This page lists and describes courses I teach. Wolverine Access and the online LS&A course guide are good sources for general course information.

Also visit the "Resources" page for teaching and learning-related information.

Regular Courses

The following are descriptions of courses I frequently teach.

POLSCI 101: Introduction to Political Theory

  1. This course is a primarily chronological introduction to a selection of major and some minor works in Western political theory. Some of the central themes that the course will cover are ‘justice,’‘ human nature’ and political action. What is justice, and injustice? What are people like, what do they want and what may they hope for? Do we all want the same from our lives? How may and how should different political ideals be pursued? We will survey answers offered by many different kinds of thinkers, writing under a variety circumstances. We will frequently connect contemporary political questions with the texts of historical thinkers, and vice and versa. Finally, we will pay attention to what our theorists themselves are up to: how they argue for their views, whom they are addressing, and how they can be interpreted.

POLSCI 409: Twentieth-Century Political Thought

  1. This course offers a chronological survey of some central contributions to contemporary political thought. Its premise is that twentieth-century political thinkers have given us different (a) vocabularies to understand modern political world and (b) arguments for why and how we should try to change that world. Beginning with the German sociologist Max Weber and ending with the South African novelist J. M. Coetzee, the course draws from contributions outside political theory proper.

POLSCI 603: Modern Political Thought

  1. This graduate seminar covers what we consider the modern period: roughly 1600-1900. It generally begins with Hobbes and ends with Nietzsche. It is a speedy survey, but over the last several of years I have tried to slow down a bit by teaching it as a two-part courses, selecting a smallish number of theorists for a more careful attention than we are usually able to give them.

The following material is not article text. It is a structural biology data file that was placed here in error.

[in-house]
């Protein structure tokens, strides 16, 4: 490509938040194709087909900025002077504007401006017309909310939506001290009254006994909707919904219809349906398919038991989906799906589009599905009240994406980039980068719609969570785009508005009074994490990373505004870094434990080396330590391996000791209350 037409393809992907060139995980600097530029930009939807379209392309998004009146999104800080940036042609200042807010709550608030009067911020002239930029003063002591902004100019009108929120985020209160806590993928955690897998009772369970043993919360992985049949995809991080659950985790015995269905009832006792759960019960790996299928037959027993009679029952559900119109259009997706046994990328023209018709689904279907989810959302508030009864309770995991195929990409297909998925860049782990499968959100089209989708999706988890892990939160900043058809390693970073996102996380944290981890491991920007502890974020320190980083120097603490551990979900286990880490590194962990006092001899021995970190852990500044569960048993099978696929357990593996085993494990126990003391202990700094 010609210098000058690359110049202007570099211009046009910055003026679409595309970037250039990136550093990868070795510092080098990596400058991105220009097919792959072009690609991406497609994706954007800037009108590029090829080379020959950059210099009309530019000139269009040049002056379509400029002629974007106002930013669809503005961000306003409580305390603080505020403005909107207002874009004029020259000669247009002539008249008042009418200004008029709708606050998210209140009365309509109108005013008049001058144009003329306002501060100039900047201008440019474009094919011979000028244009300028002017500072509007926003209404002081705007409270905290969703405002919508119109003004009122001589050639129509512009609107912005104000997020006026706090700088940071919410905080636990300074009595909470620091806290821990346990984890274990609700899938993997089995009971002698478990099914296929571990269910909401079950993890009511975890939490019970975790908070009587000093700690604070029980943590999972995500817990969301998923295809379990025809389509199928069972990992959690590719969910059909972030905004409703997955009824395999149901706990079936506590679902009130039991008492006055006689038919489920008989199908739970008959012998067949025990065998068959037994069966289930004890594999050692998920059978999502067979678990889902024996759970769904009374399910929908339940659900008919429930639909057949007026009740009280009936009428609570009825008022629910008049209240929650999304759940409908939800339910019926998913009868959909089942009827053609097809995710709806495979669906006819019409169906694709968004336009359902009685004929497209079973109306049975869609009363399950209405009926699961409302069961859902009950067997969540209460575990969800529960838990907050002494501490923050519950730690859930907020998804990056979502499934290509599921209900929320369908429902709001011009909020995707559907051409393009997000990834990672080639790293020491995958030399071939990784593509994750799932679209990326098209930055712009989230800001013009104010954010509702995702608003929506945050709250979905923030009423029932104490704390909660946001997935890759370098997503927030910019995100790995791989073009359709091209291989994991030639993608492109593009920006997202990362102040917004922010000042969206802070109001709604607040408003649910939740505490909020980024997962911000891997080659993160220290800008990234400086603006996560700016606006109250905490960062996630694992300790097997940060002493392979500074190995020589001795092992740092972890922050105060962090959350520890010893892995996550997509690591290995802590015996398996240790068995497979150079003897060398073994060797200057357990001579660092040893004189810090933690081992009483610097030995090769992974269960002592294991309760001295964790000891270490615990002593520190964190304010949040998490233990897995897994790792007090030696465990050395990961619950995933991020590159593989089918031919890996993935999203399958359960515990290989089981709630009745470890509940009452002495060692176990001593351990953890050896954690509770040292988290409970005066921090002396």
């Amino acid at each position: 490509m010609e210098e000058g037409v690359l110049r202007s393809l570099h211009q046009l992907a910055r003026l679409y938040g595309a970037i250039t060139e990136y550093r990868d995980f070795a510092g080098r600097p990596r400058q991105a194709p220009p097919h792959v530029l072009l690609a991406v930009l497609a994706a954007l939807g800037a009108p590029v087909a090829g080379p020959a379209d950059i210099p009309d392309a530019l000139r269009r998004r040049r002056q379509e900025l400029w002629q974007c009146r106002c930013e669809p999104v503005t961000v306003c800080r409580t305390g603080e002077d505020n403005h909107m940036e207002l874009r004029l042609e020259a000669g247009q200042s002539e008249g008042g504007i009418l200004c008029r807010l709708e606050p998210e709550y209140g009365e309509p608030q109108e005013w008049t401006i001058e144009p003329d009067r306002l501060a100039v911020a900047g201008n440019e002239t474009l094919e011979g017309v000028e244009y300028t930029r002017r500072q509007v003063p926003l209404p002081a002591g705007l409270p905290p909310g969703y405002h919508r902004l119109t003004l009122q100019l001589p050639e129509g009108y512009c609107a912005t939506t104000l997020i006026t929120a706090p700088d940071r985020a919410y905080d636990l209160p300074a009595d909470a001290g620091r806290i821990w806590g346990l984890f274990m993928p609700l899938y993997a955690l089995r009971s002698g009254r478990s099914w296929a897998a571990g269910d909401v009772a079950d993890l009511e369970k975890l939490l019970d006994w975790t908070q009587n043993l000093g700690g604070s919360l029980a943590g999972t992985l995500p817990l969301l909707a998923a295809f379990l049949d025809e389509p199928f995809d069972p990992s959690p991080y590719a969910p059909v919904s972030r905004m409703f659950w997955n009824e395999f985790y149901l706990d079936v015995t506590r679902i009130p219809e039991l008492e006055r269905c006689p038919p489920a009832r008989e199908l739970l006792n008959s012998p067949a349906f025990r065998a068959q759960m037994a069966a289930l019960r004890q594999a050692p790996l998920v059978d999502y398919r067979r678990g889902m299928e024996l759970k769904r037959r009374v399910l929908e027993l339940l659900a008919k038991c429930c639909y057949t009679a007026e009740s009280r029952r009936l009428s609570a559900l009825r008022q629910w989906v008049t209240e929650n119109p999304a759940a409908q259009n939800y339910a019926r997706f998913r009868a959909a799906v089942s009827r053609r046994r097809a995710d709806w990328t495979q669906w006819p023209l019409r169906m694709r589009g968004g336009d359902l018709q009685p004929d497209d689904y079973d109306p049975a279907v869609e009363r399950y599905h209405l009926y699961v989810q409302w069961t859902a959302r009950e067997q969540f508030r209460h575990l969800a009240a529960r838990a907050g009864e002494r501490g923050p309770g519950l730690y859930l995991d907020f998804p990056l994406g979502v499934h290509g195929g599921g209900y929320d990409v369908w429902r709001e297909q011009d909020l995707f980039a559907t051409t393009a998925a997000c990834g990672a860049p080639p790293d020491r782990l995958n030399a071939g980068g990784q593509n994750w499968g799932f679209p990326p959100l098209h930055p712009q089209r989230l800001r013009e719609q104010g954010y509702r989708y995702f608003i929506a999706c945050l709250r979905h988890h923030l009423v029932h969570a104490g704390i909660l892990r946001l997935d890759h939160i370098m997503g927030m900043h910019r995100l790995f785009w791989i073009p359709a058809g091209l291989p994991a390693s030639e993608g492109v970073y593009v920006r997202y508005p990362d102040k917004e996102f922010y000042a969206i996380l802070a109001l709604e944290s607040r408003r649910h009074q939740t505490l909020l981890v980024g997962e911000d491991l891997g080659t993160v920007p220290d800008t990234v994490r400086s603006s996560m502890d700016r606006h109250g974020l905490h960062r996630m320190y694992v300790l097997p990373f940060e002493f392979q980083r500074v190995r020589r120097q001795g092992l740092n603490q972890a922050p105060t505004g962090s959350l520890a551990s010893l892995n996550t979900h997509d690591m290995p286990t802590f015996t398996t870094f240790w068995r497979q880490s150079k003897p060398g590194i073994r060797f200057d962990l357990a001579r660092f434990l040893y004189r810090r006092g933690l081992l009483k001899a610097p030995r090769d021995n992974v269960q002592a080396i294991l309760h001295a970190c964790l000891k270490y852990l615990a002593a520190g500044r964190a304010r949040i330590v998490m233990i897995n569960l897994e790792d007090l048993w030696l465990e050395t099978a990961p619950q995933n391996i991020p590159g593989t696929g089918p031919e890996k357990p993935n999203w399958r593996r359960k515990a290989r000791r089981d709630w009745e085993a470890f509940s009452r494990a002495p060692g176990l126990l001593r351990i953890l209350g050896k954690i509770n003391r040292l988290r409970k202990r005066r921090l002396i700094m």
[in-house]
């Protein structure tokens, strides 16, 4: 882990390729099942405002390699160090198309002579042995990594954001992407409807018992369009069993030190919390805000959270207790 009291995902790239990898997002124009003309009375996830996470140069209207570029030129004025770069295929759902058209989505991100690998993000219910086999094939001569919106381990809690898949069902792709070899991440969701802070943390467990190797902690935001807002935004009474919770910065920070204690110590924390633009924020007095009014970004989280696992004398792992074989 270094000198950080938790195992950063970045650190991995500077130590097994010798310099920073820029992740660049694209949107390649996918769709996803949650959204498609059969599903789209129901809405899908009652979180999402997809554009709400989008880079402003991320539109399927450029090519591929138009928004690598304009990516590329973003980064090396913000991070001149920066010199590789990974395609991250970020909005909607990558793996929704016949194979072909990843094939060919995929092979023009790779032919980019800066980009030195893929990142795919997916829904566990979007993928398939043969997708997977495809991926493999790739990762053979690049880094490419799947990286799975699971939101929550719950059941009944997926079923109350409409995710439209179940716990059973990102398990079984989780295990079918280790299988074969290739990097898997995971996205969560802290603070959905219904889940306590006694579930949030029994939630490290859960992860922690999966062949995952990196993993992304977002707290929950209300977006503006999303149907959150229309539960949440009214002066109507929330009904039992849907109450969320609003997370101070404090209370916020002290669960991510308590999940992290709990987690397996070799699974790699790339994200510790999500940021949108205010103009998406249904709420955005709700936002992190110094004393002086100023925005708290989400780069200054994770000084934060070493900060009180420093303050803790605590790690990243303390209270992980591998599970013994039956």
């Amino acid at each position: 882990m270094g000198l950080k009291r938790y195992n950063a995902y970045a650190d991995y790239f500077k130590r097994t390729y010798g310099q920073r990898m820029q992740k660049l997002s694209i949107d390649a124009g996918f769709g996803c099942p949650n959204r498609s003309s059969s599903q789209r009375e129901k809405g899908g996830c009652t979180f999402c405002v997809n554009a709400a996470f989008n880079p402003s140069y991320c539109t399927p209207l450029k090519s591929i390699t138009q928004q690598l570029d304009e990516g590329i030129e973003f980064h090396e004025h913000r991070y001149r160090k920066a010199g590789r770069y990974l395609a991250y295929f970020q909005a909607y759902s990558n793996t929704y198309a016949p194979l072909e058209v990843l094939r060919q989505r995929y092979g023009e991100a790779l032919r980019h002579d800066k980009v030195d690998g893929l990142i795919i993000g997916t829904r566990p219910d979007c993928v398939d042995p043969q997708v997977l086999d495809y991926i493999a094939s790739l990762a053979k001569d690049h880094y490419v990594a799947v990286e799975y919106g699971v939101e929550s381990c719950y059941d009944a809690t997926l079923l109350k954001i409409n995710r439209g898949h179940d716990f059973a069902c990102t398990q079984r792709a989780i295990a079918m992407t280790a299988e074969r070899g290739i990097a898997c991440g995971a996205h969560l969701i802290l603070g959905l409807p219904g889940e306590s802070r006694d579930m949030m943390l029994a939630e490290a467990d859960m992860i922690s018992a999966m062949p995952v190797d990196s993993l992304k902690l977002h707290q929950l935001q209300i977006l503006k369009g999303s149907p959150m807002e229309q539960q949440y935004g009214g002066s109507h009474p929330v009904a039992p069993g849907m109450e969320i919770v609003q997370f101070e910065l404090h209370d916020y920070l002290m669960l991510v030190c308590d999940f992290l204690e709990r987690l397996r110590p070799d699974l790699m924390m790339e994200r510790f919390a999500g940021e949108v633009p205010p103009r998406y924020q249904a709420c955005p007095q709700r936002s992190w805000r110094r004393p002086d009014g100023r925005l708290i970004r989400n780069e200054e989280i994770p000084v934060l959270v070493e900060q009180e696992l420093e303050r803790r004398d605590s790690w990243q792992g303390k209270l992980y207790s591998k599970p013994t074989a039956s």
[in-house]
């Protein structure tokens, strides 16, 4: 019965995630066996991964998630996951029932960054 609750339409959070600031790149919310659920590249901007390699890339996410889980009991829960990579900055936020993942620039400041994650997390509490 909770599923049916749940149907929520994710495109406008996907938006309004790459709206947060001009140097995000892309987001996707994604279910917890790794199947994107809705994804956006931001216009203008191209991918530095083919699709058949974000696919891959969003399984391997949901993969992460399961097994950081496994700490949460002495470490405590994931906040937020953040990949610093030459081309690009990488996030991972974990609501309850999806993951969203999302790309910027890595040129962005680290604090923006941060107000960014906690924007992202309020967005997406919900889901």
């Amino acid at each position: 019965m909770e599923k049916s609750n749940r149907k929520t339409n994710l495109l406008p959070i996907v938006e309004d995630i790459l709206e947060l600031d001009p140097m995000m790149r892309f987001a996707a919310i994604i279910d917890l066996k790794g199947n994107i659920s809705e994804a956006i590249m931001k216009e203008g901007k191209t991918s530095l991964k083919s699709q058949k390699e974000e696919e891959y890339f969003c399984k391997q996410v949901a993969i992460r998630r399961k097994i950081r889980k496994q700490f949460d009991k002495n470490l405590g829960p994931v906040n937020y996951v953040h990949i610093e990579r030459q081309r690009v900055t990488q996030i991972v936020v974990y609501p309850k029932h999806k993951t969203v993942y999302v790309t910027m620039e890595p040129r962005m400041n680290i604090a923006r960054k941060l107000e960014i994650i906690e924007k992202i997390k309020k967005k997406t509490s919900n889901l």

Courses in Fall 2013

POLSCI 101  Introduction to Political Theory

POLSCI 493  Political Science Senior Honors Proseminar

POLSCI 609  Twentieth-century Political Thought

Courses in Winter 2014

POLSCI 494  Political Science Senior Honors Proseminar

Updated Jan 8, 2014

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Copyright © 2009-2013 Mika LaVaque-Manty.


101: Introduction to Political Theory

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190: First-year Seminar

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302: Modern Political Thought

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381: Political Science Research Design

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402: Liberalism and Its Critics

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409: Twentieth-century Political Thought

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481: Junior Honors Proseminar

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495: Undergrad Seminar in Political Theory

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601: Philosophy of Social Science

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603: History of Political Thought: Modern

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609: Twentieth-century Political Thought

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701: Selected Theorists

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702: Selected Topics

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